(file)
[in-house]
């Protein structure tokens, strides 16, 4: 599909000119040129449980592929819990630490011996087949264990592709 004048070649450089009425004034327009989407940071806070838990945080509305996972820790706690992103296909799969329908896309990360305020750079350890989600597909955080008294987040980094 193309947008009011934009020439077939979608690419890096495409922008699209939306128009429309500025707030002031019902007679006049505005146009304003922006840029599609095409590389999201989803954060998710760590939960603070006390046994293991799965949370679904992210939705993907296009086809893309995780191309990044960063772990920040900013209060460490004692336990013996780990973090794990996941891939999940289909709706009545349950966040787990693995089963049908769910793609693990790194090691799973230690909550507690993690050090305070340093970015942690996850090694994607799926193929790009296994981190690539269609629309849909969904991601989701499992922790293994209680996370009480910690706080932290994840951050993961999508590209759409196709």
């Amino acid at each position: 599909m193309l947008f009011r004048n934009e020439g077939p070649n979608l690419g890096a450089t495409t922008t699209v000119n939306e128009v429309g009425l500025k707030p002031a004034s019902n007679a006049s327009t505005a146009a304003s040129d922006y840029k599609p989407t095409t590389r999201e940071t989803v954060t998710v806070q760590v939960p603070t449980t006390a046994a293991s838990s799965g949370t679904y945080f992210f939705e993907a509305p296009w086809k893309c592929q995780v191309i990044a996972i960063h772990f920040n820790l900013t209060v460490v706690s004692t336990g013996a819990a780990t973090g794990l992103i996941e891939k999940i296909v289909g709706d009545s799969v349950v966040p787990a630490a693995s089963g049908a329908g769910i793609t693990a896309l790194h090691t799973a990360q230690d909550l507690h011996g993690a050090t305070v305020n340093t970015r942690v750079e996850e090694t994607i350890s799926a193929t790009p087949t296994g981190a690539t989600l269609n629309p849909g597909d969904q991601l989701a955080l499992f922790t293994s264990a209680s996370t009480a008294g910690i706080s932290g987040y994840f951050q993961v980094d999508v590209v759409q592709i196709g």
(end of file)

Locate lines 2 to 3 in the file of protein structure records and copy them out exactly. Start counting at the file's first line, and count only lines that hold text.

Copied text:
């Protein structure tokens, strides 16, 4: 599909000119040129449980592929819990630490011996087949264990592709 004048070649450089009425004034327009989407940071806070838990945080509305996972820790706690992103296909799969329908896309990360305020750079350890989600597909955080008294987040980094 193309947008009011934009020439077939979608690419890096495409922008699209939306128009429309500025707030002031019902007679006049505005146009304003922006840029599609095409590389999201989803954060998710760590939960603070006390046994293991799965949370679904992210939705993907296009086809893309995780191309990044960063772990920040900013209060460490004692336990013996780990973090794990996941891939999940289909709706009545349950966040787990693995089963049908769910793609693990790194090691799973230690909550507690993690050090305070340093970015942690996850090694994607799926193929790009296994981190690539269609629309849909969904991601989701499992922790293994209680996370009480910690706080932290994840951050993961999508590209759409196709």
């Amino acid at each position: 599909m193309l947008f009011r004048n934009e020439g077939p070649n979608l690419g890096a450089t495409t922008t699209v000119n939306e128009v429309g009425l500025k707030p002031a004034s019902n007679a006049s327009t505005a146009a304003s040129d922006y840029k599609p989407t095409t590389r999201e940071t989803v954060t998710v806070q760590v939960p603070t449980t006390a046994a293991s838990s799965g949370t679904y945080f992210f939705e993907a509305p296009w086809k893309c592929q995780v191309i990044a996972i960063h772990f920040n820790l900013t209060v460490v706690s004692t336990g013996a819990a780990t973090g794990l992103i996941e891939k999940i296909v289909g709706d009545s799969v349950v966040p787990a630490a693995s089963g049908a329908g769910i793609t693990a896309l790194h090691t799973a990360q230690d909550l507690h011996g993690a050090t305070v305020n340093t970015r942690v750079e996850e090694t994607i350890s799926a193929t790009p087949t296994g981190a690539t989600l269609n629309p849909g597909d969904q991601l989701a955080l499992f922790t293994s264990a209680s996370t009480a008294g910690i706080s932290g987040y994840f951050q993961v980094d999508v590209v759409q592709i196709g």